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  • This chapter is unavailable for purchase
  • Print publication year: 2009
  • Online publication date: June 2014

Chapter 6 - Religion and Postmodernity (Part B): Hyper-reality and the Internet

  • Adam Possamai, University of Western Sydney
  • Publisher: Acumen Publishing
  • pp 82-94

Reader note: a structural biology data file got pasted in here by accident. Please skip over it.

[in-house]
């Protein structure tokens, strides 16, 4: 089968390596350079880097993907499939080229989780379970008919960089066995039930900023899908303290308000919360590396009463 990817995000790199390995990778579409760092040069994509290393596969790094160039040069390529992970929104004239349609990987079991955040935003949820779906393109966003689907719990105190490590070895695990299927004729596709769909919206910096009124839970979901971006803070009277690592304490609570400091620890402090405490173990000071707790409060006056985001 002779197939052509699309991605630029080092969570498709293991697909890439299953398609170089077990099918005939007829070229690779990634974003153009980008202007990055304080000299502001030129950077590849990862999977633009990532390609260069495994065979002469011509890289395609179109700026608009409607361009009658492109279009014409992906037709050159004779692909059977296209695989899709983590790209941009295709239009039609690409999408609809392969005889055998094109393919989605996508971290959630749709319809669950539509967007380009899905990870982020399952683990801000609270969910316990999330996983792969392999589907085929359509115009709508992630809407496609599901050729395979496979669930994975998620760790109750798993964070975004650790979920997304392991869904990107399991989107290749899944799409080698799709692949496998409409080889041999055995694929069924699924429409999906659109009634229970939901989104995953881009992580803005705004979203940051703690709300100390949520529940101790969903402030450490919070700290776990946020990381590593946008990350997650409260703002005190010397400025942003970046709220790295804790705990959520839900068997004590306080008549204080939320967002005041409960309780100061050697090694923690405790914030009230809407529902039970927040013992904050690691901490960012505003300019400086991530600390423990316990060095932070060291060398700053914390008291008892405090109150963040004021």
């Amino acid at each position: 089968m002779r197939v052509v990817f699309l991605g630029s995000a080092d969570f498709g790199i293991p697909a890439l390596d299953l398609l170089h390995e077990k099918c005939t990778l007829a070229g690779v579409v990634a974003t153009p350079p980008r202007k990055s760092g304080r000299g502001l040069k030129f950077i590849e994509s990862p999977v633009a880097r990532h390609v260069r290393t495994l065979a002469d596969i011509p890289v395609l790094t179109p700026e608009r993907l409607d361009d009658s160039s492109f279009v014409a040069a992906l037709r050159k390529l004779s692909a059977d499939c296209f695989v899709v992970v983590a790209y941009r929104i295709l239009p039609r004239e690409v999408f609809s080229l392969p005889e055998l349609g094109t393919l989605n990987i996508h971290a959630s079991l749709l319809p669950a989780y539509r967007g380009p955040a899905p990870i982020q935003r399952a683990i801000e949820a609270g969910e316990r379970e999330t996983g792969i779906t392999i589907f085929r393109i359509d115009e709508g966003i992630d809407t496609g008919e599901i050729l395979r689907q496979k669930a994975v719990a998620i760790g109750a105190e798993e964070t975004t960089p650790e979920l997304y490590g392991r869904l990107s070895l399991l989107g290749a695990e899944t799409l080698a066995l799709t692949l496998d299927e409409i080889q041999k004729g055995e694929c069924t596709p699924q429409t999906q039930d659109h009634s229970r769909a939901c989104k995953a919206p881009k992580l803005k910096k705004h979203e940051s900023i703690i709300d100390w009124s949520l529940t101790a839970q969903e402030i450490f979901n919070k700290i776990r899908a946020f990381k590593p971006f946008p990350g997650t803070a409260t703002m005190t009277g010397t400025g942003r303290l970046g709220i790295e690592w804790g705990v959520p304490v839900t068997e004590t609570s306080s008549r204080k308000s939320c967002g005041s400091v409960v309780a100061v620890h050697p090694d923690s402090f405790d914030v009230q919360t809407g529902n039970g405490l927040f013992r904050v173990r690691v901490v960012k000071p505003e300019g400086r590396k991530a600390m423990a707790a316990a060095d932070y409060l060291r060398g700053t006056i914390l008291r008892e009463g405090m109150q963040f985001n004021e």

In the Redux version of the war movie Apocalypse Now by Francis Ford Coppola, 49 minutes have been added. Part of the extra footage is a surrealist scene that is perfectly appropriate to illustrate this chapter. Three Playboy playmates are touring various army camps during the Vietnam War to boost the morale of the US soldiers. They become stranded with their manager in an almost deserted camp in the pouring rain. Their helicopter, which has run out of fuel, cannot take them away from this hellish situation. The antiheroes of this story, a small group of soldiers going up a Cambodian river on a secret mission, find them and offer their assistance. The soldiers bargain to spend two hours with them in return for a couple of barrels of fuel – two hours beyond having a cup of tea in their company. One of these soldiers is alone with Miss May who shows him what she offered to the camera for the Playboy magazine. He is in awe about having an intimate moment with a woman whom he has been fantasising about for so long. Holding the almost worshipped copy of the magazine, he is more concerned with the pictures that made her famous than the reality of her naked body. He asks her to pose in exactly the same way as she did in the magazine, and to wear the same wig, so that reality can replicate these pictures, rather than the other way around.